That is, I look for true genre content–the same things I love in science fiction, fantasy, etc. And I find it because the anime industry went through a transformational boom in the late 1980s which has raised the bar for quality and content.

The most recently viewed anime I would recommend is a short series called “Rocket Girls” (2007). It is in the “hard sf” tradition of “Royal Space Force: Wings of Honneamise” (1987) and “Planetes” (2003-04). This is very rare in anime!

SW: Given the commercial success of Peter Jackson’s The Lord of the Rings, I recently read that Michael Moorcock is producing movies for his character Elric. Do you think Severian will ever make it to the big screen or perhaps in an animated version?

MAD: No, I don’t, but I’d like to see what is already in the can–a short film version of “The Death of Doctor Island” is in post production. If anybody tries something else, I wish they would film “The Fifth Head of Cerberus”–just the first novella. If that does well, they can make a trilogy by filming the other two.

SW: What gravitates you to Mr. Wolfe’s oeuvre?

MAD: He has just the right blend of style and content for my tastes. I liked it from the first book I read. The variety and the mysteries play a part.

SW: Onomastics is one approach to unraveling Mr. Wolfe’s texts. Have you traced the onomastics of your name?

MAD: Yes, but I’d like to learn about yours!

SW: Okay, let me try again. What are the meanings Michael, Andre, and Driussi?

MAD: Michael is overly abundant, Andre is fairly common, so the nut of the question is really the outlandish “Driussi.” It turns out that it means the same as Andre (Interviewer’s Note: “Andre” and “Driussi” are from the Greek “Andreas” meaning “manly,” “courageous”). Which is funny, since you can kind of see it there, in the letters. But still, it is rare enough that Italians will say it is not Italian. (This in turn leads to questions of “What is Italian?” Like, what language did Garibaldi speak, and who could understand him?)

The origin point is in Northern Italy, the city of Udine, north of Venice. I found out the meaning too late to have any effect–instead of becoming a “manly man,” I became the slinking scavenger that I am. Ah well!

My mother’s uncle was the B-movie film star, Morris Ankrum. What I want to know is, where did he get that Ankrum from? We had it, obviously–it is like a family heirloom, a trunk of traditions, and reaching into that mathom full of names, he pulled out the one best suited for the role. Then they set up the Ankrum Gallery in Los Angeles to show the art of my famous uncle, Morris Broderson (who was named after his uncle).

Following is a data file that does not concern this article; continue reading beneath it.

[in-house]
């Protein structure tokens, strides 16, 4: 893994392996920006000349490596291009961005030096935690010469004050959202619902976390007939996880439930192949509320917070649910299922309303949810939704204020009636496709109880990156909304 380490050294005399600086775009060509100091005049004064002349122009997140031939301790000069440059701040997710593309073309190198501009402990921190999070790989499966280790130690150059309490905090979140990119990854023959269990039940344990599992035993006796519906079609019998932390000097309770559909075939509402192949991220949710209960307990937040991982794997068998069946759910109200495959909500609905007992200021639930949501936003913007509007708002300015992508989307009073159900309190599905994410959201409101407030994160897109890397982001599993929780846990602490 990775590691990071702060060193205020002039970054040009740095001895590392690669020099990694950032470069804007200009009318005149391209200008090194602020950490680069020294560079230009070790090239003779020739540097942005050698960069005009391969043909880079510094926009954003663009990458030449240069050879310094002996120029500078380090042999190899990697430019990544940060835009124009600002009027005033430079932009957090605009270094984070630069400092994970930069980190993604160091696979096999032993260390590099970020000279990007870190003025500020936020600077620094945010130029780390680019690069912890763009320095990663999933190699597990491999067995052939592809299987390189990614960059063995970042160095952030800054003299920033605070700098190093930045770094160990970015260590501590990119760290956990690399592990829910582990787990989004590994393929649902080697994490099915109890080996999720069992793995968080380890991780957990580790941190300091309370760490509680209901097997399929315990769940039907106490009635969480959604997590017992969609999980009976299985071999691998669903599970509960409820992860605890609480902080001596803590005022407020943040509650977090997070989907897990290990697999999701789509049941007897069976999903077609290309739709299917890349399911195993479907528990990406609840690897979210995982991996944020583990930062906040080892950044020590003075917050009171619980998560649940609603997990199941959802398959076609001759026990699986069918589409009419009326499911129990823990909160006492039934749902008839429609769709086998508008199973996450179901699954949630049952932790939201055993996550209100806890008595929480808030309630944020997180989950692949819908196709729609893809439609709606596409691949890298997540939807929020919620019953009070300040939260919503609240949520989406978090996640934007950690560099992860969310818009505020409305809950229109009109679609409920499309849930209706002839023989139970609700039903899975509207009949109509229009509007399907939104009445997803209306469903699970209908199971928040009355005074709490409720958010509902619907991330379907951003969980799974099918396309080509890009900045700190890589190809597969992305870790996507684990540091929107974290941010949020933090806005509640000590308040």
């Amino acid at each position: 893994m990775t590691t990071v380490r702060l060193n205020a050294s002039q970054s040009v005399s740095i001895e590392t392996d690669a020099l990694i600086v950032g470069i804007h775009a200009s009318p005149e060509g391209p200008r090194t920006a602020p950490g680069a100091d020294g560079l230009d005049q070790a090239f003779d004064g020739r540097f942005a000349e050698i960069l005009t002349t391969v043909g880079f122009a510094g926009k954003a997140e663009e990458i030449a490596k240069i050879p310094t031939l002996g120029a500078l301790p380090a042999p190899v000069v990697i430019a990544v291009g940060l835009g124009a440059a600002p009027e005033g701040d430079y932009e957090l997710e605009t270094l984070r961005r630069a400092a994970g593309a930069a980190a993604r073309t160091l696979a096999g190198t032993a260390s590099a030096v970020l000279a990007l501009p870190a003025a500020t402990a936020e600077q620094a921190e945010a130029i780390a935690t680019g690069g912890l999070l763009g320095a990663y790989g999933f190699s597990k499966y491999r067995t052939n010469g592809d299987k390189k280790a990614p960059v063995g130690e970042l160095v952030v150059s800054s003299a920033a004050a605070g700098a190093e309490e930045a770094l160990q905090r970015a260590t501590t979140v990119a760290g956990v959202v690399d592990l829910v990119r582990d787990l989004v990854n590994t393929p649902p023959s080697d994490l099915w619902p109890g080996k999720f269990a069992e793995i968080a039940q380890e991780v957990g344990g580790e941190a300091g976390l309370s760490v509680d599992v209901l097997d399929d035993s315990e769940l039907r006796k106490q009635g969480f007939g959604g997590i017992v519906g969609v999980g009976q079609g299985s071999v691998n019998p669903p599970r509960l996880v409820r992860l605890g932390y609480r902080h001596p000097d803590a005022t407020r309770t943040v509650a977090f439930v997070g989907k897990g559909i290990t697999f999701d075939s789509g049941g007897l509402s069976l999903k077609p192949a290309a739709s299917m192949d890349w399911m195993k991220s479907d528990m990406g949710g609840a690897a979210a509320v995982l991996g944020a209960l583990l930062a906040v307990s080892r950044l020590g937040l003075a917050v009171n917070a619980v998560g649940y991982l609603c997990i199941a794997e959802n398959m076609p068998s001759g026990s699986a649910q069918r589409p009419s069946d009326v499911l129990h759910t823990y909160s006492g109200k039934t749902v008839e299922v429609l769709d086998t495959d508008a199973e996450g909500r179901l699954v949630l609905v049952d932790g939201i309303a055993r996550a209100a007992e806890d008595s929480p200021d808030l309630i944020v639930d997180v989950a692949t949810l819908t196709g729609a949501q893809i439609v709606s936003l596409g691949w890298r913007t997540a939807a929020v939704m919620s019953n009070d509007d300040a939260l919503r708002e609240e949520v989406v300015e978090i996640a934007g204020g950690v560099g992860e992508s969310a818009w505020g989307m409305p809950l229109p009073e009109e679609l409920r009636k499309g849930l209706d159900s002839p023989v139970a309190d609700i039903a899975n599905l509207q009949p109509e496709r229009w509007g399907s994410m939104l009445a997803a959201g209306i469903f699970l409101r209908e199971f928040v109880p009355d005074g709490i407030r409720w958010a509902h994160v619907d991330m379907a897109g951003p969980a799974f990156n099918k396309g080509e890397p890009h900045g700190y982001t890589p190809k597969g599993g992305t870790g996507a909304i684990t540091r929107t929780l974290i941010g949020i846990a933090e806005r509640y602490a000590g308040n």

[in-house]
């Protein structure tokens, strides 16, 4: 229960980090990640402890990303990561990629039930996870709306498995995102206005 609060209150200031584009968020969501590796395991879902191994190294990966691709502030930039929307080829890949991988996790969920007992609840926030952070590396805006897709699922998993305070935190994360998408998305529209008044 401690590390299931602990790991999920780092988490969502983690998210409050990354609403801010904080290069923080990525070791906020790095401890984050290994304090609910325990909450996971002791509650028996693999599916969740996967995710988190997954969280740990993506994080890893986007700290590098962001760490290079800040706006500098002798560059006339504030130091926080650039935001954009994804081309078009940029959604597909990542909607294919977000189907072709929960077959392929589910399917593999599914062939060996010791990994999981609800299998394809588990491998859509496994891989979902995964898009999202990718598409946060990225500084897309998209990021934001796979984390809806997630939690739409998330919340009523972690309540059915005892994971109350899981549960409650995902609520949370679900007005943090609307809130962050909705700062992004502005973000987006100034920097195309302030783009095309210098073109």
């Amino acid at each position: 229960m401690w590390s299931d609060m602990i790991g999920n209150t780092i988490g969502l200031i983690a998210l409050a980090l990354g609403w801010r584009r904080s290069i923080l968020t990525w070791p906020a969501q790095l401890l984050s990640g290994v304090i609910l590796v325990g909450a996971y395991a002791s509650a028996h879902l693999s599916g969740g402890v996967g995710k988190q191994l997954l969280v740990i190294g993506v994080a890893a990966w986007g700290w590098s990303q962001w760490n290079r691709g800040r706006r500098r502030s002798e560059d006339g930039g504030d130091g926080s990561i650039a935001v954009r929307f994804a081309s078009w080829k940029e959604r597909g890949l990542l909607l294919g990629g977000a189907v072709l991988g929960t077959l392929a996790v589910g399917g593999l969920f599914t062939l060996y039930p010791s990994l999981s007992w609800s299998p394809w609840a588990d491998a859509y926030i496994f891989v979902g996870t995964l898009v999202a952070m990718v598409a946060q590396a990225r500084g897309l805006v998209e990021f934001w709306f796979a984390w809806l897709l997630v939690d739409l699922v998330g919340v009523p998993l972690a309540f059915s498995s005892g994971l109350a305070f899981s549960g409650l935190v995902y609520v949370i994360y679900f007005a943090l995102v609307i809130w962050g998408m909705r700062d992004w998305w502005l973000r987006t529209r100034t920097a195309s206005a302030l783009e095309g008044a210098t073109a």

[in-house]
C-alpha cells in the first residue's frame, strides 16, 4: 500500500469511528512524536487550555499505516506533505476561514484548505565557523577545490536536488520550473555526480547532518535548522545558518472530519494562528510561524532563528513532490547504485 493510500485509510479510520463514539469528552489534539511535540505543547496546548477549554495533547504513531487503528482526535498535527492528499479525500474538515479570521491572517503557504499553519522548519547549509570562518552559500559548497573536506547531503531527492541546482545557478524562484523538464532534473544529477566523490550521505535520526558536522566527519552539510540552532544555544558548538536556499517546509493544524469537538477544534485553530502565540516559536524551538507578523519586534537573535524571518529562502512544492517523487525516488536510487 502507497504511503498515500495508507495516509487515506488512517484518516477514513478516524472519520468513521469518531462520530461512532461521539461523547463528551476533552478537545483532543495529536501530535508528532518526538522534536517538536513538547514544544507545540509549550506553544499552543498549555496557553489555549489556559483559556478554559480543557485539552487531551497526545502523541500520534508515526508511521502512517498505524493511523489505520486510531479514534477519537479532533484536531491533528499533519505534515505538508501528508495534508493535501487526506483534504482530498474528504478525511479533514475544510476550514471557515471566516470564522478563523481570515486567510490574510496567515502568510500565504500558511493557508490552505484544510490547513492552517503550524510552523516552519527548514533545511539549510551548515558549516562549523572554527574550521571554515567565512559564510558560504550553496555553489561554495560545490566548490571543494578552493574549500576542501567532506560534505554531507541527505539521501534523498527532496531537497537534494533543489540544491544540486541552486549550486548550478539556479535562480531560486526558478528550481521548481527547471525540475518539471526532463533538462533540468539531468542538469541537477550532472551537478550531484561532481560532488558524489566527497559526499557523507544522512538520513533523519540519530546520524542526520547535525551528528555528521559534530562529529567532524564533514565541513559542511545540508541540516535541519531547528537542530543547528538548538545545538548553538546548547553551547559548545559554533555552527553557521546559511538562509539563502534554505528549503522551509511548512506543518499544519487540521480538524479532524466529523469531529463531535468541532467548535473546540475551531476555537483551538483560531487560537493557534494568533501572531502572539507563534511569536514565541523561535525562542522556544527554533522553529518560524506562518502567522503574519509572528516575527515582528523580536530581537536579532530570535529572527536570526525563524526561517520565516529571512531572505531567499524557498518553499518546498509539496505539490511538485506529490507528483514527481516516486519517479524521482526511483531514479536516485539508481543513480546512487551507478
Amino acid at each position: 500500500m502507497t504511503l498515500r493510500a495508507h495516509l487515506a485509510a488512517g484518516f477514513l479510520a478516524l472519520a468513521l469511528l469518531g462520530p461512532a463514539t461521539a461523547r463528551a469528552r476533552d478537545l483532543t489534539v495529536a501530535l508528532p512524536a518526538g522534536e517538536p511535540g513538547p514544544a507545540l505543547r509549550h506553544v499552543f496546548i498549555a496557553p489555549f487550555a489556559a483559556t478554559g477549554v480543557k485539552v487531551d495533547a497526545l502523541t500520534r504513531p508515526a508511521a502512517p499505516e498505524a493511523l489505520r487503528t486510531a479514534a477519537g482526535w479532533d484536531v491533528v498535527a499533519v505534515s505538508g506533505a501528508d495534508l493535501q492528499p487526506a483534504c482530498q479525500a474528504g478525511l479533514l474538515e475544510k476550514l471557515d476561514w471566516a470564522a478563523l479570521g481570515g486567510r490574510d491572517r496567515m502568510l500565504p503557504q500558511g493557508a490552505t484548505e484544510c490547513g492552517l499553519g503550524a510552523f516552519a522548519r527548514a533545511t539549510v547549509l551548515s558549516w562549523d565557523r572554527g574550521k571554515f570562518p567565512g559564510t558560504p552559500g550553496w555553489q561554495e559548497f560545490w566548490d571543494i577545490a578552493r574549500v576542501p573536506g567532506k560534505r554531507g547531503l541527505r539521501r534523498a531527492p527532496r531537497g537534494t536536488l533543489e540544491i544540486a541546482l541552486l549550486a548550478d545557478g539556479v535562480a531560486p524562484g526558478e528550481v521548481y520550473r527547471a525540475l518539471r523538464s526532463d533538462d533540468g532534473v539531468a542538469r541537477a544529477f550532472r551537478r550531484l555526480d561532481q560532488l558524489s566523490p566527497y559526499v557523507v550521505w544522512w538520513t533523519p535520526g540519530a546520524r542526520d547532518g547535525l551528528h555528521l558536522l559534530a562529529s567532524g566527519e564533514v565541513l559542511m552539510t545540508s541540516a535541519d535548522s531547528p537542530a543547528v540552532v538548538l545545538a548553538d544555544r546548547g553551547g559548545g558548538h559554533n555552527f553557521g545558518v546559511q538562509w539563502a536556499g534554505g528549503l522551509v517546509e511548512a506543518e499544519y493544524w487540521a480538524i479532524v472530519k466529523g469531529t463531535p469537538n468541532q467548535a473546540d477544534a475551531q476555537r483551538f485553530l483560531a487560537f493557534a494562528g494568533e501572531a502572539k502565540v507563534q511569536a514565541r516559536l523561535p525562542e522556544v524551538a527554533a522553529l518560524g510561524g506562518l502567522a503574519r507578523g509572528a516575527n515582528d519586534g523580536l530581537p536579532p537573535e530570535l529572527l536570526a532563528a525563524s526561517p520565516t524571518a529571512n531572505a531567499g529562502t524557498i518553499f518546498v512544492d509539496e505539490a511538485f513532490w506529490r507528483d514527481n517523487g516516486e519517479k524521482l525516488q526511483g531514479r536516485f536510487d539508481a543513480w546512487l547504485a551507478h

SW: “Michael” appears as a character in Mr. Wolfe’s THE WIZARD KNIGHT. Is this a coincidence or recognition of your friendship with Mr. Wolfe?

MAD: That has nothing to do with me, and it is not a coincidence–that’s the archangel, appearing as himself.

Granted, some readers have spotted me in PIRATE FREEDOM. (I’m flattered by the theory!) Others have followed a certain trail of roman a clef associations and think I’m in the Long Sun series. (I’m honored by the supposition!) If I were in any of these works, that’s how it would look–not as anybody named Michael. Not likely.

SW: Speaking of onomastics, is “Gene Wolfe” a pseudonym?

MAD: Nope.

SW: If I recall correctly, Mr. Wolfe indicated in an interview that he is in some way related to Thomas Wolfe.

MAD: Yep. (Interviewer note: Michael appears to be channeling his inner Gylf).

SW: You have already produced some insightful essays on THE BOOK OF THE NEW SUN based on your work for LEXICON URTHUS. Do you plan on releasing more critical essays on the Urth Cycle?

MAD: Thank you! Yes. There are a couple of them working their way toward publication right now.

SW: Will these essays be released in some sort of collected form?

MAD: Eventually, I suppose. I don’t have anything like that planned at the moment.

SW: Can you tell us a little bit about the projects you are working on now?

MAD: It is probably better if I don’t. I mean, I don’t know why it gets so complicated, but it does. For example, I promised a book on the LONG SUN (LS) series a long time ago. That’s a whole complicated story I can’t get into right now, but there is no book yet, even though the thing was promised. That promise has weighed upon me, believe me!

Okay, so when I saw Gene Wolfe at Seattle in 2007, I told him about LEXICON URTHUS, SECOND EDITION (LU2) being near completion. (See, I don’t keep him in the dark.) And yet, from what he said at the time (which I thought was just enigmatic joking around), and the fact that when LU2 came out, he was genuinely surprised, I have come to believe that he thought this project I was talking about (LU2) was really the long-promised LS book.

Anyway, I’m =finally= working on the LS book, which is actually the LONG SUN/SHORT SUN book. But before that comes out, suddenly THE WIZARD KNIGHT book came along, and that will be published next. Then the LS/SS book. Maybe. Thank you, everyone who has been waiting, for all your patience!

In addition to that, there is the updating the John Crowley book now that the Aegypt series is finally completed. So there, that’s three, or four, if we add this book of collected essays and whatnot, and I should have stopped at one.

SW: Thank you for taking the time to speak with us, Michael.

MAD: You are very welcome! Thank you for the opportunity. And now I must get back to work, reinvigorated by this refreshing recess!

Fans of THE BOOK OF THE NEW SUN are encouraged to visit Michael’s website at http://www.siriusfiction.com/ for information on LEXICON URTHUS, SECOND EDITION, which contains over 1,200 entries of words weird and wonderful.

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Japanese Lexicon for The Book of the New Sun

1 Comment

  1. Scott

    Nigel,

    Thanks for posting our interview!

    Scott